Topic Author
Posts: 2144
Joined: Tue May 18, 1999 8:02 am

Security Risk?

Tue Apr 27, 1999 11:44 am

Saturday, I was going through security at the Marine Air Terminal at LGA to board a Delta Shuttle flight. Two children, ages 9 and 10, who were travelling with me, had purchased keychains with penlight flashlights on them at the Empire State Building as gifts for their parents. The security agent took them away from the children, saying they could not take them on the plane. After I protested, the agent agreed to let the kids take them aboard as long as they stayed in our carry-on luggage and we promised not to take them out on the plane. They didn't look anything like weapons, just regular flashlights with key rings attached. Is this going too far or what?

Bob Bradley
Richmond, VA
Fly Eastern's Golden Falcon DC-7B
Posts: 3612
Joined: Mon May 31, 1999 4:44 am

RE: Security Risk?

Tue Apr 27, 1999 8:24 pm

In the US it's going too far but I understand that due to your country position in the World.
The bad thing is that you never know when you're going to have a security agent with good maners, polited or a security agent who can't argue and just keep saying "no, because no".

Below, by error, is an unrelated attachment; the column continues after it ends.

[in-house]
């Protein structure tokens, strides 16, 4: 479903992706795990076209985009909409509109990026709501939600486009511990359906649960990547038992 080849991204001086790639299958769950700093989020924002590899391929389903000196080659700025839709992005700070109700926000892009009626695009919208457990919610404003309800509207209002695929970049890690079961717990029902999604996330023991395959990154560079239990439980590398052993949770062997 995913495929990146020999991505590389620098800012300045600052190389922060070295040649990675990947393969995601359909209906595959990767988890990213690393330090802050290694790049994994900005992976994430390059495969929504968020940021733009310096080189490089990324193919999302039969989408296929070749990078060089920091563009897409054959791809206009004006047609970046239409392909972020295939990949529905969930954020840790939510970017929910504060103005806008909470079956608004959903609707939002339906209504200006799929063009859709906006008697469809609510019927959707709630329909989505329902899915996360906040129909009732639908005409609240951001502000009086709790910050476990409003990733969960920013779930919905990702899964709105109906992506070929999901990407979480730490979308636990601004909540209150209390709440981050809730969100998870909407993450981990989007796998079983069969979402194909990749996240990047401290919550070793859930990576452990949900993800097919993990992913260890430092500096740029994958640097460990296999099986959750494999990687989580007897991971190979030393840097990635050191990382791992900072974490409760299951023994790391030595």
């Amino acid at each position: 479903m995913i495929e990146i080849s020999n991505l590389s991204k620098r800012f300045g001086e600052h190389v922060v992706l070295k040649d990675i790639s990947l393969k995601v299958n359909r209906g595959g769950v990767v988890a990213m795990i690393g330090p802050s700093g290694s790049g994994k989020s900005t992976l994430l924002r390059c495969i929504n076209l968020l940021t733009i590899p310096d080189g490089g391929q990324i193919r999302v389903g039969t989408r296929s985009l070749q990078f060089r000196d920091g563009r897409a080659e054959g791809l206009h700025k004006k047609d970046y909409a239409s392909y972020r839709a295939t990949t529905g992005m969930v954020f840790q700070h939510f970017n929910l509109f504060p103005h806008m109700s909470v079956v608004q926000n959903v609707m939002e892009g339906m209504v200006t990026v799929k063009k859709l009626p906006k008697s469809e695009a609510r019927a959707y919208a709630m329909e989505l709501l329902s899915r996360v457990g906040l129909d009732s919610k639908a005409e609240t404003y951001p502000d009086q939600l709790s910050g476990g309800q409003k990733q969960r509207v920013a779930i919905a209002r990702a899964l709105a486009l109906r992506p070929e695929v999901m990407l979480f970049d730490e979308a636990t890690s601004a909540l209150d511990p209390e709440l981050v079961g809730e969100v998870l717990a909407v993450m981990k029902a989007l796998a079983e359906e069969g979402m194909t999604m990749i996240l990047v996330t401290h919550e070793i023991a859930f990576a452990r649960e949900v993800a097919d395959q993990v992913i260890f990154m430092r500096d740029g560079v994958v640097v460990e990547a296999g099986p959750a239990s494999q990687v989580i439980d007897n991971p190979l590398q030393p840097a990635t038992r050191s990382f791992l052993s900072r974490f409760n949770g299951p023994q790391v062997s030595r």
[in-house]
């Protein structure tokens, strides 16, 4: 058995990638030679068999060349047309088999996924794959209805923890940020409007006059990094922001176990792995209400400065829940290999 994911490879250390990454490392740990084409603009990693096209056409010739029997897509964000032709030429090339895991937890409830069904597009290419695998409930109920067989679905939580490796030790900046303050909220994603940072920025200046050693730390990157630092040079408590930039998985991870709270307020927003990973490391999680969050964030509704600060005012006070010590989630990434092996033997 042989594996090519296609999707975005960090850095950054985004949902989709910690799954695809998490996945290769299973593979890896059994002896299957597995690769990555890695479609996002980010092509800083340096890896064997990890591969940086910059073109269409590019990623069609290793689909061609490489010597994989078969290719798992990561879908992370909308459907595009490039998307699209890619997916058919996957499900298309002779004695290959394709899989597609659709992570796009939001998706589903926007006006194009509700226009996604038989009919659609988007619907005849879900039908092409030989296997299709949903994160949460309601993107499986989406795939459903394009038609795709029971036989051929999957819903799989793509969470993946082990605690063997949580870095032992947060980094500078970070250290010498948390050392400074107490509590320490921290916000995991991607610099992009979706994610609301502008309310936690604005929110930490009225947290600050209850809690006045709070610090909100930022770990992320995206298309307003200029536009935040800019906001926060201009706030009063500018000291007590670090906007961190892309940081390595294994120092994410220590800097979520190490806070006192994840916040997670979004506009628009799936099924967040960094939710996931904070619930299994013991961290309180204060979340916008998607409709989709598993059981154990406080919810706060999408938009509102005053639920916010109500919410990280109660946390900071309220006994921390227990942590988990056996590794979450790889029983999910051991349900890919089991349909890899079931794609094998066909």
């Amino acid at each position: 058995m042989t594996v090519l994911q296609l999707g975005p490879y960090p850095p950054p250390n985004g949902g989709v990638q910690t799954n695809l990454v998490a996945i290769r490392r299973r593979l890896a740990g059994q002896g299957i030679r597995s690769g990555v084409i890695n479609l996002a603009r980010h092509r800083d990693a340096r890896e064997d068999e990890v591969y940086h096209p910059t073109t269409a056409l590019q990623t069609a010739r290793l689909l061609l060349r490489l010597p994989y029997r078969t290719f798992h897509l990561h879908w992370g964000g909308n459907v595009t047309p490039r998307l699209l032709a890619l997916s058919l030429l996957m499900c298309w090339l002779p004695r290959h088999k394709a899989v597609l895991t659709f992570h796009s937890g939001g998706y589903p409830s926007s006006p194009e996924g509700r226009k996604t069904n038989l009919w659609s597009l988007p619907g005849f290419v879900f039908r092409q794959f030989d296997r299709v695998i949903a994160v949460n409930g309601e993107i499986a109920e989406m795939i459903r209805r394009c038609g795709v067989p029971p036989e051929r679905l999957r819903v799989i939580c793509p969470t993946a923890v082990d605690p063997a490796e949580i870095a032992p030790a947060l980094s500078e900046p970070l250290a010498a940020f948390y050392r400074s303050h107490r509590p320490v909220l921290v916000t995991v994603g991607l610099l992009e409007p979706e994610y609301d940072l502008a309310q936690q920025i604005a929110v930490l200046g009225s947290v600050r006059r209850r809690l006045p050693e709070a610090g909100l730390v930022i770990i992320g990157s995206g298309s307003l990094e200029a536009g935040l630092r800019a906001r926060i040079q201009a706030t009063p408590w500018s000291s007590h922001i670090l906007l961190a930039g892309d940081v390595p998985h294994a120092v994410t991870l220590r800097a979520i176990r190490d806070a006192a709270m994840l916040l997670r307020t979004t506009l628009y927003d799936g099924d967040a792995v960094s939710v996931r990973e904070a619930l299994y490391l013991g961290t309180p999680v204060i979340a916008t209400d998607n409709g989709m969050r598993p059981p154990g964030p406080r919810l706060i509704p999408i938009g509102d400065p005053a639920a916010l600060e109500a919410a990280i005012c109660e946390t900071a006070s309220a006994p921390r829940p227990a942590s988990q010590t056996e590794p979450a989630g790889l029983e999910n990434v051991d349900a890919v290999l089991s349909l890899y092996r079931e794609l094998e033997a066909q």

We better be ready for everything.

Luis, Faro, Portugal
David L
Posts: 8550
Joined: Tue May 18, 1999 2:26 am

RE: Security Risk?

Tue Apr 27, 1999 10:39 pm

Perhaps he was worried they might have been those trendy laser pointers which can dazzle quite badly if shone into someone's eyes. There have been stories of idiots shining them into the eyes of car drivers with potentially fatal results. They've also been used to distract soccer players by supporters of the opposing team.

If that was his reason then it shouldn't have taken much of his brain power to work out if they were ordinary torches/flashlights.
Posts: 858
Joined: Tue May 18, 1999 3:26 am

RE: Security Risk?

Tue Apr 27, 1999 11:19 pm

Securities are strict over there, eh.

Once, my friend and I were flying SVO - LGW and during security check-up they confiscated my friend's lighter that was purchased just prior to the flight and resembled a hand-grenade (well, that's Russia, you know...). After a short inspection the "grenade" was returned to him but he was told to keep it hidden on-flight.

On another occasion, I flew A-310 from Yakutsk to Moscow (the same flight on which I based my "Stewardess Getting Wetter" msg), and one man during the check up turned out to have a handgun. Dunno which make and what caliber, but looked like a gun anyway :). The securities decided to separate the "couple" for the duration of the flight, so the man flew on his seat, while the gun was lucky to get into pilot's flight deck. It was handed to the captain, who returned the gun to the owner after the landing.

Alexander Alexeyev
Scotland - Russia

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